When book clubs decide to create a slate for the whole year, the order can be soothing to those who like to plan ahead. Each year around this time, one of my book clubs starts gearing up for the next calendar year and some cannot wait to add to the list. But for those who cringe at the thought of trying to find a book that everyone will like (will never happen), and a way to start the discussion (website questions being the norm), the following list has books – with assorted possibilities for stirring the pot – questions the readers could have before starting to read.
I’ve read and reviewed them all (click on the title).
Gone Girl – mystery/thriller – Did anyone like the ending? When did you figure it out? How would you write the sequel? change the ending?
That Woman – nonfiction – How does Wallis Simpson compare to Princess Diana? Did the Duke of Windsor really give it all up for her – or was he ready to live outside the responsibility of being King anyway? How would World War II been different with the Duke in charge?
The Buddha in the Attic – very short book (144 pages) – How does this story of Japanese Picture Brides differ from any other similar tales you’ve read of brides who were “bought”? If the brides had switched photographs of their prospective husbands, would it have made a difference? How are their experiences as wives similar? different?
The Glass Room – historical fiction – How did the house change with the owners’ lives, with changes in history – World War II? Imagine yourself in one of the rooms; what would you be doing? Although the house still actually exists as a World Heritage Site, would the fictional owners have approved?
Both Ways Is the Only Way I Want It – 11 short stories – Pick one to retell. Do you prefer reading novels rather than short stories – why? Do you have a favorite short story from another author? (bring it along so someone can read it aloud to the group)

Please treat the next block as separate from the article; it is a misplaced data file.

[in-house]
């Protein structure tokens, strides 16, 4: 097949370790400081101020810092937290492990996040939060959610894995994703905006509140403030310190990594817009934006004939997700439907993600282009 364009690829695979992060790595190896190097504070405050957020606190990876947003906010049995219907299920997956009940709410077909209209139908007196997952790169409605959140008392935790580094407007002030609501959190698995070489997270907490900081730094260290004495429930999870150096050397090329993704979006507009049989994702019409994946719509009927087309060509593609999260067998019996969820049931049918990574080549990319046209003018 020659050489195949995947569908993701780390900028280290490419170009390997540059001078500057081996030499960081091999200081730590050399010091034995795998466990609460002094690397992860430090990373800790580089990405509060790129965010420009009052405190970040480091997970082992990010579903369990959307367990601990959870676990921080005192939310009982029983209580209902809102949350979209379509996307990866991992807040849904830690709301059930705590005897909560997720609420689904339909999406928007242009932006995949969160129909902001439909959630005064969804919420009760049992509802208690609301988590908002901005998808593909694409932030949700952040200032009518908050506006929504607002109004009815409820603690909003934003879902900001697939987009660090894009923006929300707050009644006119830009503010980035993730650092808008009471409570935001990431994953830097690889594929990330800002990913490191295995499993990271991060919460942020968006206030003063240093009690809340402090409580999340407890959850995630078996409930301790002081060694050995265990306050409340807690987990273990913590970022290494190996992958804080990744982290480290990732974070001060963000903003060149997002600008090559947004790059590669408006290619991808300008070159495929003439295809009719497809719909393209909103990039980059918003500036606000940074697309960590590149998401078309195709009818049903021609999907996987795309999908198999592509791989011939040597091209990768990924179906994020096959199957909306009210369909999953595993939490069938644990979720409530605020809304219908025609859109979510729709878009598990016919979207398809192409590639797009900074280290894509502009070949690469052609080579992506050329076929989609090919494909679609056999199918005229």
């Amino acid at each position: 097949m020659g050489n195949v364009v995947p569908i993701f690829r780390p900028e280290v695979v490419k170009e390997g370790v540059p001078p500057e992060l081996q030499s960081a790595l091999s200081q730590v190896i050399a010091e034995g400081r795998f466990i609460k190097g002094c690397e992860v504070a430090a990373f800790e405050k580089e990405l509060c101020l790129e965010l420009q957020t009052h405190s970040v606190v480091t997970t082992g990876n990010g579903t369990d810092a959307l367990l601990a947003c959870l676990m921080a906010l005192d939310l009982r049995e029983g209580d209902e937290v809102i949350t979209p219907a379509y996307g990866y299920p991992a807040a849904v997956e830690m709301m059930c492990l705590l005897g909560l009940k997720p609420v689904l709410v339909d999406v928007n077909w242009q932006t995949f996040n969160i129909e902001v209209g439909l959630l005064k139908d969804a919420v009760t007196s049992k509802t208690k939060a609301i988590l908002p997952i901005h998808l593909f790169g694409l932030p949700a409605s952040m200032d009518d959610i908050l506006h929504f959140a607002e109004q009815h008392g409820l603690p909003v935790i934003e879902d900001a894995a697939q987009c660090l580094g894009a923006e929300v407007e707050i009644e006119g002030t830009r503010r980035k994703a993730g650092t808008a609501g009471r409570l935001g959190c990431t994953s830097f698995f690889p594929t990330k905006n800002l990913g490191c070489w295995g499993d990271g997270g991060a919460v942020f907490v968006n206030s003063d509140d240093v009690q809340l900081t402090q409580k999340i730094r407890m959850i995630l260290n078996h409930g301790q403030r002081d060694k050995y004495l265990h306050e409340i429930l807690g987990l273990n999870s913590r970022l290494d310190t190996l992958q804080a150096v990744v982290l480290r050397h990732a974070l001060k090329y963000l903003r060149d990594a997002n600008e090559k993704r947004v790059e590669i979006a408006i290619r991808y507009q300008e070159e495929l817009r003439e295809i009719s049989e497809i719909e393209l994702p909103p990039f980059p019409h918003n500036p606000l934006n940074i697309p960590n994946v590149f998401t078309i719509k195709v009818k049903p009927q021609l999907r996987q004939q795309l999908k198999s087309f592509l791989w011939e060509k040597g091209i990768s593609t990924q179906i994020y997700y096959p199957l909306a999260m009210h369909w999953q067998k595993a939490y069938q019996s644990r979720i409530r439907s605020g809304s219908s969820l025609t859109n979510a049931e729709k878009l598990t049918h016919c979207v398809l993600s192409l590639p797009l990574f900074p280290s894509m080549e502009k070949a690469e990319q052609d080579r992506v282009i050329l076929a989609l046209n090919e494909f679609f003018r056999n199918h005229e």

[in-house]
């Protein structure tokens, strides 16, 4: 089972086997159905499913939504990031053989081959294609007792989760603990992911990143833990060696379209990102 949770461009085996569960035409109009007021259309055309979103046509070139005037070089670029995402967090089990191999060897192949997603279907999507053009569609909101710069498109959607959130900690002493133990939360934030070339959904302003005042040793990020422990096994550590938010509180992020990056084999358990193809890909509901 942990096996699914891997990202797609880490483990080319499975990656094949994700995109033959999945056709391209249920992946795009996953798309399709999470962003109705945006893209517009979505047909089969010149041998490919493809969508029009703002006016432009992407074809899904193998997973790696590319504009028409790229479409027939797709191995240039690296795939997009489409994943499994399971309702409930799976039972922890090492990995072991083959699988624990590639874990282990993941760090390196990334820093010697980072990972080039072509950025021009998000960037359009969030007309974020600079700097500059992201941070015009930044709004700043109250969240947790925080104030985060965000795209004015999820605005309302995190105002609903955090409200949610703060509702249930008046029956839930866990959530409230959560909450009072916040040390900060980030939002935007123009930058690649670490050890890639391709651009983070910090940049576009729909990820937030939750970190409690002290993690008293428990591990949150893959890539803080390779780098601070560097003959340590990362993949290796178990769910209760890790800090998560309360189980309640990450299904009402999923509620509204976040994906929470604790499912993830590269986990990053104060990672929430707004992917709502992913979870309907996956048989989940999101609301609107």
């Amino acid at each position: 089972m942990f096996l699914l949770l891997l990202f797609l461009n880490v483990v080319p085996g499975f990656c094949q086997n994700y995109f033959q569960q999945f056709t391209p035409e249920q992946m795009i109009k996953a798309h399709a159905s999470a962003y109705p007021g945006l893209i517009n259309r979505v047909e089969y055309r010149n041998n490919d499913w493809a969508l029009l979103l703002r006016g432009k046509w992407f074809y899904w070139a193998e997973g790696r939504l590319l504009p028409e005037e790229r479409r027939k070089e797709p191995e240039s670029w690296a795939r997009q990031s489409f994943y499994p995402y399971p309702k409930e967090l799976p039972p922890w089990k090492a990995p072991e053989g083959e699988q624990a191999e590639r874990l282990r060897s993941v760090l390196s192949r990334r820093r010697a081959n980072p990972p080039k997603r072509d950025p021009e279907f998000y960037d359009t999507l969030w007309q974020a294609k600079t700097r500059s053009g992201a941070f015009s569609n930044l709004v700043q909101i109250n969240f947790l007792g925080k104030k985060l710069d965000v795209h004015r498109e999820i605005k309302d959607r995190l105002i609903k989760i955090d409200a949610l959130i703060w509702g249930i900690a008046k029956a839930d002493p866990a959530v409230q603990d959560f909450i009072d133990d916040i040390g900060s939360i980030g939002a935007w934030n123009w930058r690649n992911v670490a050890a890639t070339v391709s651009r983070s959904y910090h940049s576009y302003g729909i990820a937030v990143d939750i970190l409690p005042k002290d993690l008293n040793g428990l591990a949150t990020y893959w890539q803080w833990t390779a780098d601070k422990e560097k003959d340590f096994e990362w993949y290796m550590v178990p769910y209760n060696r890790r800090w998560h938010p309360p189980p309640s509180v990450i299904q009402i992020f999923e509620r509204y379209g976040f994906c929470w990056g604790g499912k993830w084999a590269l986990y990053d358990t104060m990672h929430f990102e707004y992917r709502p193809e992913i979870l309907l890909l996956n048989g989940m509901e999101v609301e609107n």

Last year I listed More Ideas for Books to Discuss – no one picked any of the books on the list.
What book would you add to the list?
I belong to a local book group which sets up a calendar for the year. Each member nominates up to three titles. Then we vote (secret ballot), rating each book for our personal desire to read and discuss it as a group. It is perfectly ok to reject a book because you have just read it on your own or think is is worthy but do not want to discuss it or we just read another book by that author — or whatever. A neutral party scores the responses and provides a draft list which we then review as a group and set the schedule. Sounds like a lot of work, but we find we enjoy the process as various members lobby for their choices. We end with a list on which most of the books strongly interest most of our members.
Thanks for sharing your system; it does sound complicated but an interesting process.